Thursday News: Performance art


REPUBLICANS HOLD KANGAROO COURT OVER COOPER'S PIPELINE MITIGATION FUND: State legislators will hire an investigator to review Gov. Roy Cooper administration's handling of the Atlantic Coast Pipeline amid Republican suggestions that the governor may have extorted Duke Energy for millions over a key project permit. The decision came at the end of the second legislative committee meeting in a row on the controversy during which Republican lawmakers essentially asked rhetorical questions from a lectern. No one from the administration was there to answer. The Governor's Office said Republicans "staged another bizarre kangaroo court to score political points." Cooper has repeatedly denied the pay-to-play accusations, which Republican leaders present not as fact, but as open questions that the administration won't answer to their satisfaction.

MAJOR DRAWBACKS TO CASTING A PROVISIONAL VOTE: Provisional ballots are offered to any voter who doesn’t have their registration on file when they show up to vote. People are also offered provisional ballots if they go to the wrong polling place to cast a ballot. Basically, a voter may be asked to vote using a provisional ballot if their eligibility as a voter is being questioned. These voters are researched by members of the county or state board of elections, who will determine if their votes will count or not by Nov. 16. They will also determine what parts of the ballot count. If a voter cast a ballot in the wrong district, then their votes for local positions, such as for the General Assembly, may not be valid, whereas their votes for statewide races, such as the North Carolina state Supreme Court, could hold. In 2016, there were more than 60,000 provisional ballots. Almost 22,000 of these provisional ballots were fully counted, state elections board spokesman Pat Gannon said, and about 5,200 were partially counted. That means about 34,000 ballots were not counted.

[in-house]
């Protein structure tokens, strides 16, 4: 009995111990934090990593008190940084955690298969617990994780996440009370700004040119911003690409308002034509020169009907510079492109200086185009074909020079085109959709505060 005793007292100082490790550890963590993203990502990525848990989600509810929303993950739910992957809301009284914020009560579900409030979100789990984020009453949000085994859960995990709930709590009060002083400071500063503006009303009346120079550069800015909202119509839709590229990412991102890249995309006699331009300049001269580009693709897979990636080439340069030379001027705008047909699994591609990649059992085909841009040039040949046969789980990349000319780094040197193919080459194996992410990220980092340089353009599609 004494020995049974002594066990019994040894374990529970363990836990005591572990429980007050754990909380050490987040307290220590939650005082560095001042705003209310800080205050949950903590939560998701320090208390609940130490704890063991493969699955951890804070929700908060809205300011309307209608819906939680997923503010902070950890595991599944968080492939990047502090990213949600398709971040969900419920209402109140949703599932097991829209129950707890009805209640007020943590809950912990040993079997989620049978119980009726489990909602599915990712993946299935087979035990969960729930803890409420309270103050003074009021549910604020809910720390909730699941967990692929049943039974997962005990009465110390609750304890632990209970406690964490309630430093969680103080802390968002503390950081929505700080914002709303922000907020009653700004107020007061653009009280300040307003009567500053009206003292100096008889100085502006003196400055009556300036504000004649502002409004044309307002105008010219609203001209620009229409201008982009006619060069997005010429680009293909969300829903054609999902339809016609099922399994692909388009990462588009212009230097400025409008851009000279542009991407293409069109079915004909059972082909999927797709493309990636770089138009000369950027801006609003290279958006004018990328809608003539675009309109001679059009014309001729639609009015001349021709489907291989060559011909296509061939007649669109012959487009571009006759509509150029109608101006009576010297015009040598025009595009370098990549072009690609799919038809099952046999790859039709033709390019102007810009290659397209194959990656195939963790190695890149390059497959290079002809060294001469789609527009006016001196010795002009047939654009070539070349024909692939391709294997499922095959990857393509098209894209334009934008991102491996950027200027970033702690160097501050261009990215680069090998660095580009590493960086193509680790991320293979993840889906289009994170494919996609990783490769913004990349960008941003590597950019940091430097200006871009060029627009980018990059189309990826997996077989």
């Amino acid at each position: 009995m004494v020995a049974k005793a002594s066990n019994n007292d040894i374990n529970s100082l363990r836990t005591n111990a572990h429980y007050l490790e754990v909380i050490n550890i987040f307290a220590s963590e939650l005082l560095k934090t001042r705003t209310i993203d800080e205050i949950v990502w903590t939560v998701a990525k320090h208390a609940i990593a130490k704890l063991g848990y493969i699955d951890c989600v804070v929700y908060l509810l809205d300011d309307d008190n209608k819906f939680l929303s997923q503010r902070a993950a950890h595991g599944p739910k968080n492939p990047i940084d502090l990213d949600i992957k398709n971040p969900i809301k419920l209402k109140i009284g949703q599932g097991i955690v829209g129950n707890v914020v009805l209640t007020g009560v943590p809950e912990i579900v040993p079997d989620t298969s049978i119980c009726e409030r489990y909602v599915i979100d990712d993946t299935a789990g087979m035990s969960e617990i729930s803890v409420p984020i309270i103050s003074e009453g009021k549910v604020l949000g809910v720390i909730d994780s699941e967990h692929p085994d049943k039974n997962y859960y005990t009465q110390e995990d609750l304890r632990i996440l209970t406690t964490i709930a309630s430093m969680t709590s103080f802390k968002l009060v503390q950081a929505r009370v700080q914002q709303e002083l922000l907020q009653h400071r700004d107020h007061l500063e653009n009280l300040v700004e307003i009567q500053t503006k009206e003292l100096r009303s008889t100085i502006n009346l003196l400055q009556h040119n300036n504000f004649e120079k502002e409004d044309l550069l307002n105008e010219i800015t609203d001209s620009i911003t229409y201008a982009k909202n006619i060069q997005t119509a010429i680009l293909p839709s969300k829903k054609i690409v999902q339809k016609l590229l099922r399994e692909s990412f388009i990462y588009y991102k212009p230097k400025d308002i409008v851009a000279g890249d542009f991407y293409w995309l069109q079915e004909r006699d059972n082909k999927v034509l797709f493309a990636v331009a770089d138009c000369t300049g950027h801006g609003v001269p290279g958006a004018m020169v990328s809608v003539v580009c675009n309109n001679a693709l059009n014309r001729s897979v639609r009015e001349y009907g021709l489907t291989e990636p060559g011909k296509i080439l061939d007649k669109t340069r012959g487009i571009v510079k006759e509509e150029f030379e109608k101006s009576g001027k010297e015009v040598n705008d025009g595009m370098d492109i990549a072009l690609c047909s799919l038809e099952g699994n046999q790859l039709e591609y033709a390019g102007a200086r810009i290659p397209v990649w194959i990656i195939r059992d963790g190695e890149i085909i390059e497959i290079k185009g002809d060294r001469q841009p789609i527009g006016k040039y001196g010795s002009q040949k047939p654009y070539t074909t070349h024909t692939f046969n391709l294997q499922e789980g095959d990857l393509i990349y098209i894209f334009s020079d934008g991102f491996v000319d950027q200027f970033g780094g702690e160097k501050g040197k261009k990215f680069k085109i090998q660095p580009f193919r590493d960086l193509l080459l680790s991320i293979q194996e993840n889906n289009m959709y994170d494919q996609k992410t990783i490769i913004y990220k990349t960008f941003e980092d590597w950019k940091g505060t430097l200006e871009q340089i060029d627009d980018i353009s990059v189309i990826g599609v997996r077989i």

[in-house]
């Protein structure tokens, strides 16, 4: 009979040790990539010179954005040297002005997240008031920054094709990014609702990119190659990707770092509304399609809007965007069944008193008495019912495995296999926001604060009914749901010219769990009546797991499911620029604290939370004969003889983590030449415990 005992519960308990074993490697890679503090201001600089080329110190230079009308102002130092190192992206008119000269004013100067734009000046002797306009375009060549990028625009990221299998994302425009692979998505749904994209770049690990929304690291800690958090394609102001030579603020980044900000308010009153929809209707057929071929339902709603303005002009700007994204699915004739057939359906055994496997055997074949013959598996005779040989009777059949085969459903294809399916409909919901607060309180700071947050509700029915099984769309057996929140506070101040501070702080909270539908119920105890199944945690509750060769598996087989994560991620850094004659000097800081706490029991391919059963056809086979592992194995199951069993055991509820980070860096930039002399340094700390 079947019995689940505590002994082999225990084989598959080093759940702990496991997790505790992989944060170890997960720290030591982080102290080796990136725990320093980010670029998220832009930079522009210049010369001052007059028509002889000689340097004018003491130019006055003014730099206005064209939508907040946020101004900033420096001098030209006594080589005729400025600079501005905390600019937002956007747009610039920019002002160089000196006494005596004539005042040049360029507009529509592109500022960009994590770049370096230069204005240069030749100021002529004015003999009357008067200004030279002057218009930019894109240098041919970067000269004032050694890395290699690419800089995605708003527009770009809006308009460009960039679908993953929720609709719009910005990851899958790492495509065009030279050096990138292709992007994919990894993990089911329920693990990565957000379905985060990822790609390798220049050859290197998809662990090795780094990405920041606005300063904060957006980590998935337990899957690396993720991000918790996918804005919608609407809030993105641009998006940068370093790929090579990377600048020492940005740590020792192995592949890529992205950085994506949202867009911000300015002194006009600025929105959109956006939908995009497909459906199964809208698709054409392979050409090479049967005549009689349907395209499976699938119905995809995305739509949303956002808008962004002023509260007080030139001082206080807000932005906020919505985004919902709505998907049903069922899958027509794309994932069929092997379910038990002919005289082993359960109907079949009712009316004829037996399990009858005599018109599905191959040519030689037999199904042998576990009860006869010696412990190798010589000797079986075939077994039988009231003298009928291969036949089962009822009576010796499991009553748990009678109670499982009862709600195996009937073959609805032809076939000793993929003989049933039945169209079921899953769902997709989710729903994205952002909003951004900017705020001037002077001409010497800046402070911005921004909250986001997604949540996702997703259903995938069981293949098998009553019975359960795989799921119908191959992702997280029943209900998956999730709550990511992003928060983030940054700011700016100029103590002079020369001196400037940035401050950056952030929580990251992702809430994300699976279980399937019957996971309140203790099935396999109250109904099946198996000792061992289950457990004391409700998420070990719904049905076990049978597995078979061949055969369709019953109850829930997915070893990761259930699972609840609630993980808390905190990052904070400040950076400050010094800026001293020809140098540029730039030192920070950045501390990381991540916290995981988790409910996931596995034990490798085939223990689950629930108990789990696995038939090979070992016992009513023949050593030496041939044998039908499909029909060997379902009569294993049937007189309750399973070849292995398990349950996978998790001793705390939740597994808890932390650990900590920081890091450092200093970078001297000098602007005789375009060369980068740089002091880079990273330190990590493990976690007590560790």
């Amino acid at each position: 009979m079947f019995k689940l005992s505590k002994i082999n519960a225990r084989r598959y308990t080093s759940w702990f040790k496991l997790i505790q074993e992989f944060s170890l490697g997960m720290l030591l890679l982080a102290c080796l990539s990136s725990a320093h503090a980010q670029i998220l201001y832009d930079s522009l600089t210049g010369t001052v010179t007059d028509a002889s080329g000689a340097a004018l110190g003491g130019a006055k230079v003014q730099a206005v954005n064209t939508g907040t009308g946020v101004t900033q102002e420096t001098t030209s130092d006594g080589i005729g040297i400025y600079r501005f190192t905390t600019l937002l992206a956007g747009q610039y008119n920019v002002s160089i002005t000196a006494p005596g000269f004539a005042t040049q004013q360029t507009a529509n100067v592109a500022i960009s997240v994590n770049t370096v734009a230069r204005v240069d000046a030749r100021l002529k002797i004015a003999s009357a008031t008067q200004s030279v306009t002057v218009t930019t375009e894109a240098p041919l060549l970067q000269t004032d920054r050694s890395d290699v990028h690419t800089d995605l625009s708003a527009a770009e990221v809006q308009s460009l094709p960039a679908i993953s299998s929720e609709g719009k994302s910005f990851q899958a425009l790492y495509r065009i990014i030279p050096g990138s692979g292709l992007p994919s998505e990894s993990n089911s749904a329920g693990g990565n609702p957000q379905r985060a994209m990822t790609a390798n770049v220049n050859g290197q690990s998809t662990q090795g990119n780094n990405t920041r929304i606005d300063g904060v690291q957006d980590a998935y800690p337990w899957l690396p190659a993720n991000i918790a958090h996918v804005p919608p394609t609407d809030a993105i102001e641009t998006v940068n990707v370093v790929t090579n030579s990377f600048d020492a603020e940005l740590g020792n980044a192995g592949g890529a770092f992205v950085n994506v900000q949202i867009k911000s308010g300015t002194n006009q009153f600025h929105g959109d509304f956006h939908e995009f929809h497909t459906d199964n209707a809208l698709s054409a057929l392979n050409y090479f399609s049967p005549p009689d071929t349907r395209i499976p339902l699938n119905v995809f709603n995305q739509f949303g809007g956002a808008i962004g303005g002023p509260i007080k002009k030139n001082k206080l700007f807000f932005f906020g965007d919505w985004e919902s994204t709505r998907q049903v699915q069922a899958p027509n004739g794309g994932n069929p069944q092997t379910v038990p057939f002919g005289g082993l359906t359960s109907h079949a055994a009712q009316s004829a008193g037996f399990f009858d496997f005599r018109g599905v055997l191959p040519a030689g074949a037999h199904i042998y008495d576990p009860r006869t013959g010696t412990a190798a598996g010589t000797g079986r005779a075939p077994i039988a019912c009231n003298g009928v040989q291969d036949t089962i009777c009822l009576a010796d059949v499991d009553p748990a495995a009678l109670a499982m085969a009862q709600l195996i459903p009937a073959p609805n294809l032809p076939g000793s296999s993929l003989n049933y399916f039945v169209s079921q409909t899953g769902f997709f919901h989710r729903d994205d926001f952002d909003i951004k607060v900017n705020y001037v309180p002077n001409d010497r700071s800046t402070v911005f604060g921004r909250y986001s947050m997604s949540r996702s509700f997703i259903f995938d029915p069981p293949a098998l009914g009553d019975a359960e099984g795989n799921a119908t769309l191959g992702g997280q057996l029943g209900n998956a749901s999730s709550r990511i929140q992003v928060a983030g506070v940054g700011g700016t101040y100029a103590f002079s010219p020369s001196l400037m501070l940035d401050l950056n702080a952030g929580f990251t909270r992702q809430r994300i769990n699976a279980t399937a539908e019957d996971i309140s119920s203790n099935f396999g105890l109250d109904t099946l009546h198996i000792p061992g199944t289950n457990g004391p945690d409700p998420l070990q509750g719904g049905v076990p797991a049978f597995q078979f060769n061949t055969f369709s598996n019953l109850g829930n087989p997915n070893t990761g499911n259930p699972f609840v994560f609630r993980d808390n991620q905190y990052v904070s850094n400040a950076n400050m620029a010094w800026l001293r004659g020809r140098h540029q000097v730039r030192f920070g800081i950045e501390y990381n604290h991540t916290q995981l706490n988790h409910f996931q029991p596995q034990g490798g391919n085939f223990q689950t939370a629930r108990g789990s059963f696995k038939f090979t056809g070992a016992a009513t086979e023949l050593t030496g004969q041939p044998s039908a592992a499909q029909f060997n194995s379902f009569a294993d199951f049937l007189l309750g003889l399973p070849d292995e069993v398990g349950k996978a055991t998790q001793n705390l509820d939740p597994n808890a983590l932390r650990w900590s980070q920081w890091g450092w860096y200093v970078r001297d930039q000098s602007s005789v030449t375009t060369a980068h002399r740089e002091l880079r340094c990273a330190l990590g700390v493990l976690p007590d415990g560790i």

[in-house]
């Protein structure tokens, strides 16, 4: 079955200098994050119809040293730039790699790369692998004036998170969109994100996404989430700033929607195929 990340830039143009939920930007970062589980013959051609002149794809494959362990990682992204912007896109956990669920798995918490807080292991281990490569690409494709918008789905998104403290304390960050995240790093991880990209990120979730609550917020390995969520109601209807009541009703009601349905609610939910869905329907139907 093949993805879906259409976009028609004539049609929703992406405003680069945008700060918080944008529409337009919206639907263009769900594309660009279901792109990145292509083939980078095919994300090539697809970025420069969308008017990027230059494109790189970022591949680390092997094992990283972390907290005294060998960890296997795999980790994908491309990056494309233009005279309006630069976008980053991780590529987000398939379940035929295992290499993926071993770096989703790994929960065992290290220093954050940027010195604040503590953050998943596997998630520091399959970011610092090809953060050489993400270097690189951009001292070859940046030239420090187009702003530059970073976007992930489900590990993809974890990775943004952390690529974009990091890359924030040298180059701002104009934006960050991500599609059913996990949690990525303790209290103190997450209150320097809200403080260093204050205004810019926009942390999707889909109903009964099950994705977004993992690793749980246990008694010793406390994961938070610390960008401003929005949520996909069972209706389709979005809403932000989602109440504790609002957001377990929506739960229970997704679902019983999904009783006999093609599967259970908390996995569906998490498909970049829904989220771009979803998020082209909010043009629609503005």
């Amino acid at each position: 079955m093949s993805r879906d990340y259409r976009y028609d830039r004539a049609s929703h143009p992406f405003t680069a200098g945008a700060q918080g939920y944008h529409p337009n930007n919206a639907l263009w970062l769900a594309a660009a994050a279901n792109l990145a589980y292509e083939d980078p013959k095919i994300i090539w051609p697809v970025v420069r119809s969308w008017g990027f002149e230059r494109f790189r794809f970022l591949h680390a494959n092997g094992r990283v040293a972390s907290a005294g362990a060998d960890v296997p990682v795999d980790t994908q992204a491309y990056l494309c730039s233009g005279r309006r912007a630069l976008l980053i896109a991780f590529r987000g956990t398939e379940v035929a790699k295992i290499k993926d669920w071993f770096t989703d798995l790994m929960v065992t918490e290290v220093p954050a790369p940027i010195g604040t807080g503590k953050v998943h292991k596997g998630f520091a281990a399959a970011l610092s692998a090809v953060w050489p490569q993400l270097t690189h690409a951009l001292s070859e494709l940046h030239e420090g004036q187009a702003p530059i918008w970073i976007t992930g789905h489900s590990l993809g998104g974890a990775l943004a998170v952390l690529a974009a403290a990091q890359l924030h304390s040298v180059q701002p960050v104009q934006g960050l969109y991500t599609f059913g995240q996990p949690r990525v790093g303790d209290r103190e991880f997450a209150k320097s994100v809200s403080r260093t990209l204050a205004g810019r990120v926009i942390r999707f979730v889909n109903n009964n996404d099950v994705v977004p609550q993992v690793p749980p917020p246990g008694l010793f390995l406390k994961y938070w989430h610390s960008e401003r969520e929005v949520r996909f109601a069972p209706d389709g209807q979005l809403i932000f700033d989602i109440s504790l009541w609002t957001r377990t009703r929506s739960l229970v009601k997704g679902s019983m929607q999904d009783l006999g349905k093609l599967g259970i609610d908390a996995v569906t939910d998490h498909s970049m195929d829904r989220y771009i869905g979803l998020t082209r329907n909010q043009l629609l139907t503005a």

NC COASTAL FEDERATION RECEIVES $1.1 MILLION GRANT FOR LIVING SHORELINES: Two North Carolina coastal communities have received $1.1 million to control shoreline erosion. The National Fish and Wildlife Foundation and partners awarded the grant to the North Carolina Coastal Federation for the Living Shorelines for North Carolina Coastal Communities project for Carteret and Pamlico counties. The money was awarded to Atlantic Harbor, a community harbor in Carteret County, and a town shoreline and harbor entrance in the Town of Oriental. That town has been impacted by recent hurricanes, including Florence and Michael this year. Federation scientist Lexia Weaver will lead both projects. Weaver said living shorelines have proven more effective for erosion control in storms than bulkheads. The grant helps the federation work to naturally stabilize and protect the eroding shorelines by building living shorelines tailored to specific site characteristics.

GOVERNOR COOPER WANTS $5 BILLION MORE FROM FEDERAL GOVERNMENT TO REBUILD SMARTER: “One thing we know for sure, these aren’t 500-year floods. We’ve had two of them in the last 23 months, we’ve had three of them in the last 19 years; they’re not 500-year floods,” Cooper said, referencing Hurricane Floyd in 1999. “They’re coming again. We’ve got to figure out how to build back stronger and smarter. That’s one of our main goals here.” That means buying out some homeowners in flood-prone areas and elevating the homes of others, moves that cost more up front but will save money during the next storm, Cooper said. He said some cities in the state are looking at “strategic retreat,” purchasing land farther from flood areas. Other possible solutions, he said, were creating “catch basins,” areas that could serve as public parks but would hold flood waters during storms, and possibly building dams or locks on rivers to control flooding. “We are asking for more flexibility in being more resilient,” Cooper said. Cooper also met with Housing and Urban Development Secretary Ben Carson. Cooper wants a change in federal law to allow block grants from HUD to be awarded for both recoveries at one time, allowing a quicker process.

ELECTED REPUBLICAN WOMEN MAKE THE ENDANGERED SPECIES LIST: The number of Republican women in Congress next year will actually drop, even as the ranks of Democratic women swell to record heights. With a few races still undecided, the new Congress will have at least 105 Democratic women and 19 Republican women. “There’s been a Republican woman problem for a while — it didn’t start this year,” said Kelly Dittmar, a political scientist at the Center for American Women and Politics. “But it is illuminated by the fact that when you drop by one, two, three or four, you’re getting down to such a small level of representation for women because you had no padding.” In Congress, the last drop in the number of Republican women was after the 2012 elections, between the 112th and 113th Congress, when it fell from 29 to 23. Whitney Smith, who ran for state and county office as a Republican in Ohio and owns a consulting firm that specializes in female candidates, said she has worked on more than 300 campaigns. “I never, as a candidate or consultant, encountered a pipeline from the Republican Party to recruit women,” she said.